Roundup: Avalanches, Droughts, and a Sherpa protest

Roundup: Avalanches, Droughts, and Sherpas

 

Calving Event in Peruvian Lake Damages Infrastructure Designed to Reduce Flood Risk

From El Comercio: “Small ice avalanches have damaged the system of syphons in Lake Palcacocha, Ancash, Peru. Marco Zapata, the head of the Glacier Research Unit at INAIGEM, stated that on May 31, around 8 p.m., a calving event occurred at the glacier front on Mount Pucaranra, releasing ice into the lake. This event generated waves 3 meters in height, which caused 10 of the syphons to shift and which destroyed three gauges and a water level sensor.”

Find out more about Lake Palcacocha and ice avalanches here.

Locals treating the material that was shifted due to the ice avalanches (Source: INDECI).

 

Asian Glaciers Fight Against Drought

From Nature: “The high mountains of Asia… have the highest concentration of glaciers globally, and 800 million people depend in part on meltwater from them. Water stress makes this region vulnerable economically and socially to drought, but glaciers are a uniquely drought-resilient source of water. Glaciers provide summer meltwater to rivers and aquifers that is sufficient for the basic needs of 136 million people… Predicted glacier loss would add considerably to drought-related water stress. Such additional water stress increases the risk of social instability, conflict and sudden, uncontrolled population migrations triggered by water scarcity, which is already associated with the large and rapidly growing populations and hydro-economies of these basins.”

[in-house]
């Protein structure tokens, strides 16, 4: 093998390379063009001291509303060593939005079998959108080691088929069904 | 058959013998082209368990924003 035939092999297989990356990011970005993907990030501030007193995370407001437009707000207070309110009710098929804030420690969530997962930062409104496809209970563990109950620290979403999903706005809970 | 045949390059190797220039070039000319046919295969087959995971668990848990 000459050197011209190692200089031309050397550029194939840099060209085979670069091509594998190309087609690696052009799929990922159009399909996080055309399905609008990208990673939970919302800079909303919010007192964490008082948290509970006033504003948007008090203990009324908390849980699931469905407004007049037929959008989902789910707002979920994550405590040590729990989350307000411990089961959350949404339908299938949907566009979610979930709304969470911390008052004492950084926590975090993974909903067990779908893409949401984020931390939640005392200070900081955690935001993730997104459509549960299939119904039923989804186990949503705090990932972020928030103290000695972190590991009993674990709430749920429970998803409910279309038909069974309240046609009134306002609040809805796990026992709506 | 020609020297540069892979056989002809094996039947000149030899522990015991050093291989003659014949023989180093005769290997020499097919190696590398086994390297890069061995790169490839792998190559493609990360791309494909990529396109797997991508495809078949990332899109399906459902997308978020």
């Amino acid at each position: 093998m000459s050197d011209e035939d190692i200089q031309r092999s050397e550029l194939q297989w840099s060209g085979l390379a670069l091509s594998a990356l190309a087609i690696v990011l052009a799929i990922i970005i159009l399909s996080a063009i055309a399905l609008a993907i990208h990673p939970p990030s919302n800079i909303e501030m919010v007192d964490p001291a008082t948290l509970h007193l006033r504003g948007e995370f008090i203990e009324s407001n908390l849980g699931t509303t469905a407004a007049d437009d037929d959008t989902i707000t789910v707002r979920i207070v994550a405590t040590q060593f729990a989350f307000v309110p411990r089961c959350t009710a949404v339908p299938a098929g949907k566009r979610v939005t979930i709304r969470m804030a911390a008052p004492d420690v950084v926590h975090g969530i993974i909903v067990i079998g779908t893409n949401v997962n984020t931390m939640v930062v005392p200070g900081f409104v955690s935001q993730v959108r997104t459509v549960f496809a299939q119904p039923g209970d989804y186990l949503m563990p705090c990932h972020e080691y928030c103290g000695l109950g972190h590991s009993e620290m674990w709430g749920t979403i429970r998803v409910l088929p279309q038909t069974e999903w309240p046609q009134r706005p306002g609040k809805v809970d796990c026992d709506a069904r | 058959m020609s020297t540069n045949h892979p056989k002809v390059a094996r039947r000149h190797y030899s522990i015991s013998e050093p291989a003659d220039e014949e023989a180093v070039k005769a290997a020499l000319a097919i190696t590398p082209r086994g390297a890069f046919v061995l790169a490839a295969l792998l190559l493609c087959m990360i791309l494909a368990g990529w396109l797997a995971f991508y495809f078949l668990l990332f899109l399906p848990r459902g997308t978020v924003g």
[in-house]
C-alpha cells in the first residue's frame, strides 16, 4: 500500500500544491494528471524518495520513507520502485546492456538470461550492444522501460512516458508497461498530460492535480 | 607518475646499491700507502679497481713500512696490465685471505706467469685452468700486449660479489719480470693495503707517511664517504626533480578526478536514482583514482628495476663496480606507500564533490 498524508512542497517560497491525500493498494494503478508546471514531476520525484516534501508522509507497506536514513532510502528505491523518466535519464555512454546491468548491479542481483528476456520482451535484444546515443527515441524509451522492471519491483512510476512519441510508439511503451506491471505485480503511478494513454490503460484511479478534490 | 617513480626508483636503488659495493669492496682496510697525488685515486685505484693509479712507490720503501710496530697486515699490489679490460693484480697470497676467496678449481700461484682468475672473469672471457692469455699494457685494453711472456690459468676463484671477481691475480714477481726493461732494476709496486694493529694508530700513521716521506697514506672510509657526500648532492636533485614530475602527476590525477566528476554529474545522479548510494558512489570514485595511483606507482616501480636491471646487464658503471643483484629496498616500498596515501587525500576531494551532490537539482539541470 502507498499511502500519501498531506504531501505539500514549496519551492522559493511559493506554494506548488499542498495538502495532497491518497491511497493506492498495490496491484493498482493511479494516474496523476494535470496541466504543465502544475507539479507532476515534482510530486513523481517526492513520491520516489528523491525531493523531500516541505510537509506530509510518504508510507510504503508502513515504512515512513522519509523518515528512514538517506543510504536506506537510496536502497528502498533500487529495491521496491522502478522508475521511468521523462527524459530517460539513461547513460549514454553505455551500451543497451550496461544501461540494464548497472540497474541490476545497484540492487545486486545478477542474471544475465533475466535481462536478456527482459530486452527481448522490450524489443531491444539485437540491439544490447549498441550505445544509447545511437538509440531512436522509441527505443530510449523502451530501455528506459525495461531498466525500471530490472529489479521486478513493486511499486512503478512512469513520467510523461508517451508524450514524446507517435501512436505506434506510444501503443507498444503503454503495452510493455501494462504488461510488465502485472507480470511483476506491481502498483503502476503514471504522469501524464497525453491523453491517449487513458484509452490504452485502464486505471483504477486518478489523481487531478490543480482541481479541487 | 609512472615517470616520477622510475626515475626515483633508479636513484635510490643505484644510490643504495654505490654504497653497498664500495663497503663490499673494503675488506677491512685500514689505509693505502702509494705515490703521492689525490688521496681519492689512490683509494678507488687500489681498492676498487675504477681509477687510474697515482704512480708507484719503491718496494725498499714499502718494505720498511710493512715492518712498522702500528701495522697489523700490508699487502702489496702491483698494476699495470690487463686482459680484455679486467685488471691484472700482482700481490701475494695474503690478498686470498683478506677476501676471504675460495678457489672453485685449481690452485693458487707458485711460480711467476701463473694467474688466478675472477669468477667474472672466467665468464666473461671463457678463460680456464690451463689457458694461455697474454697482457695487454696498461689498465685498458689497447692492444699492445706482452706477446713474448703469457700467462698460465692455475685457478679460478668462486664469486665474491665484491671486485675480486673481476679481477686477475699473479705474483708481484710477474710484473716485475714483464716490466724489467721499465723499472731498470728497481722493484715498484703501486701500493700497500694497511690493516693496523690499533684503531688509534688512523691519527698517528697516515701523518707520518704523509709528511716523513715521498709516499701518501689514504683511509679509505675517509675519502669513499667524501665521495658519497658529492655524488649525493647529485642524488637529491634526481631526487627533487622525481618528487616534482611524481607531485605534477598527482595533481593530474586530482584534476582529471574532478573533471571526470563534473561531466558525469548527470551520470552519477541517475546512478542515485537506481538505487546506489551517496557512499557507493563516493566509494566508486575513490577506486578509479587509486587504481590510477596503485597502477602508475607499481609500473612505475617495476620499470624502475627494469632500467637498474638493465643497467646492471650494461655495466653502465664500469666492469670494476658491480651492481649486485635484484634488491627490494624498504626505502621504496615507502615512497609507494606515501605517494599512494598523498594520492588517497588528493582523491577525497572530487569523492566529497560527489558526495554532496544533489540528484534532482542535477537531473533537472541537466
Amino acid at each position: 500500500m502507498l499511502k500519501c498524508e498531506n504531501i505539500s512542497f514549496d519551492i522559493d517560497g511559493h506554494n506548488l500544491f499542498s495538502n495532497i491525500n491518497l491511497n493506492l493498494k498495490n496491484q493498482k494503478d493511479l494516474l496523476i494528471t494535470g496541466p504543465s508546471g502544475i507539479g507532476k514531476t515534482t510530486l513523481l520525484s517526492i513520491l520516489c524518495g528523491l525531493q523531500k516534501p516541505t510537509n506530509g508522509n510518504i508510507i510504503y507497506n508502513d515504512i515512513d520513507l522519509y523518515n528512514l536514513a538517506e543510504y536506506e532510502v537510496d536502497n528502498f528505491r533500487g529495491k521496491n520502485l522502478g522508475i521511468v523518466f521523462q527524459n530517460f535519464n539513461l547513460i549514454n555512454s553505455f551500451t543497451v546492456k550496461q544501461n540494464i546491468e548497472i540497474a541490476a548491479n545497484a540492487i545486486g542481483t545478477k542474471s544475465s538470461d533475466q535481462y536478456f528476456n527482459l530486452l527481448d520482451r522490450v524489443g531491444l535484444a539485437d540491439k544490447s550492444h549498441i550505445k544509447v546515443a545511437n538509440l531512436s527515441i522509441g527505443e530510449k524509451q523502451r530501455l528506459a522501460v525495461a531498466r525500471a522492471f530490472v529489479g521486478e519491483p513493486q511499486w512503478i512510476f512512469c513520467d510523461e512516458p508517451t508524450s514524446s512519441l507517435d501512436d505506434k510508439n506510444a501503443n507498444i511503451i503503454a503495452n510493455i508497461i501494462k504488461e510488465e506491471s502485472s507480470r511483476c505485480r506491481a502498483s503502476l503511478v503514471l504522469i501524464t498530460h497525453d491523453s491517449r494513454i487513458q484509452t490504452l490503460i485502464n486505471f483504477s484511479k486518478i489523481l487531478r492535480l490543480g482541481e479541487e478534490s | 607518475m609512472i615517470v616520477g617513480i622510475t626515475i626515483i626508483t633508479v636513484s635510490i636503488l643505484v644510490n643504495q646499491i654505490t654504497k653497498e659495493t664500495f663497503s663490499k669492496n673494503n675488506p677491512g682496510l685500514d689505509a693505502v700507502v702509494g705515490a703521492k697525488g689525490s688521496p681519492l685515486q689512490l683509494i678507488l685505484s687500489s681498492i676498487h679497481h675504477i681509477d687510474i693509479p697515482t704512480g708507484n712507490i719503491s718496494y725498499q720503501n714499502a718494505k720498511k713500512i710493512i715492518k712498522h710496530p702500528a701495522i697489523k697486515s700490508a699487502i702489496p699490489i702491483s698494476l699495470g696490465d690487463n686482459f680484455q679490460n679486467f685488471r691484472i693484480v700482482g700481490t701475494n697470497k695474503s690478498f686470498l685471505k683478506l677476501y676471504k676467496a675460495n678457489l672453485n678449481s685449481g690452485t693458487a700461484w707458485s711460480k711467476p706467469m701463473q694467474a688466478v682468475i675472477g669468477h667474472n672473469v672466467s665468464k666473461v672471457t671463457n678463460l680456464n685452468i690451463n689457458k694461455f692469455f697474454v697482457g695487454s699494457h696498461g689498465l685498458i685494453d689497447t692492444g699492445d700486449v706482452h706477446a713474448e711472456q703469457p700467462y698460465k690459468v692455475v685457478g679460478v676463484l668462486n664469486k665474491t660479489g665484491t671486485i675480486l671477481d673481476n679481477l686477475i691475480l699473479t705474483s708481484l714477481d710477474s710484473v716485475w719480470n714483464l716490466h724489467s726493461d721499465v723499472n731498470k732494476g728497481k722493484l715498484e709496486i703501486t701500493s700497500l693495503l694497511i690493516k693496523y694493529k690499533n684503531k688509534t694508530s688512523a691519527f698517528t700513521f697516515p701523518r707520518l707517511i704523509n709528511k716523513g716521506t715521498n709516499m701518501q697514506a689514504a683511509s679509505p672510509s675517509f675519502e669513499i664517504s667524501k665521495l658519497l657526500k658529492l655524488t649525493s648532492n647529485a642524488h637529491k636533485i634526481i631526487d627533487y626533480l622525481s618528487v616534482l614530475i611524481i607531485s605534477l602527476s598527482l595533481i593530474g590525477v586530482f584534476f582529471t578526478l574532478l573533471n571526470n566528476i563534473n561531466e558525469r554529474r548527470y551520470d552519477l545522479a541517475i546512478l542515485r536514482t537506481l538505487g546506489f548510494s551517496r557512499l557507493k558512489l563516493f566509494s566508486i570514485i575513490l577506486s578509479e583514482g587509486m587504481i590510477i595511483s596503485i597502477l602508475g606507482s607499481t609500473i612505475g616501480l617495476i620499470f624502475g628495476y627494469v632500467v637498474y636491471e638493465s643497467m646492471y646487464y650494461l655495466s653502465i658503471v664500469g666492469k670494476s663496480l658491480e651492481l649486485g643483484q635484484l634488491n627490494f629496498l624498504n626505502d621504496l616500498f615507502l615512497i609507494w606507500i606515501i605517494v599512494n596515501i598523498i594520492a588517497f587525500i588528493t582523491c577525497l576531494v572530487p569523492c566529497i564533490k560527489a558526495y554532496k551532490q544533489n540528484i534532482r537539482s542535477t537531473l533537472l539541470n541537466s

Find out more about Asia’s drought-resilient glaciers here.

Central Asia’s glaciers may lose half their ice by mid-century (Source: Twiga269/Flickr).

 

Sherpas Demand Summit Certificates at Protest

From The Himalayan Times: “Hundreds of sherpa climbers who met at Mt Everest base camp [in May] asked the government to immediately issue their summit certificates… Sherpa climbers who made it to the top of several peaks, including Mt Everest, have not been getting their summit certificates since last year after the government refused to approve their ascents citing a clause of the Mountaineering Expedition Regulation that bars them from obtaining such certificates… For most of the foreign climbers, summiting a mountain without sherpas’ help is almost impossible in Nepal… The new amendment to the regulation will recognize high-altitude workers as a part of the expedition to get certificates.”

Find out more about the Sherpa protest and resolution here.

Members of the Sherpa community have recently protested to demand summit permits (Source: Pavel Matejicek/Flickr).

 

 

Please follow, share and like us:

Share your thoughts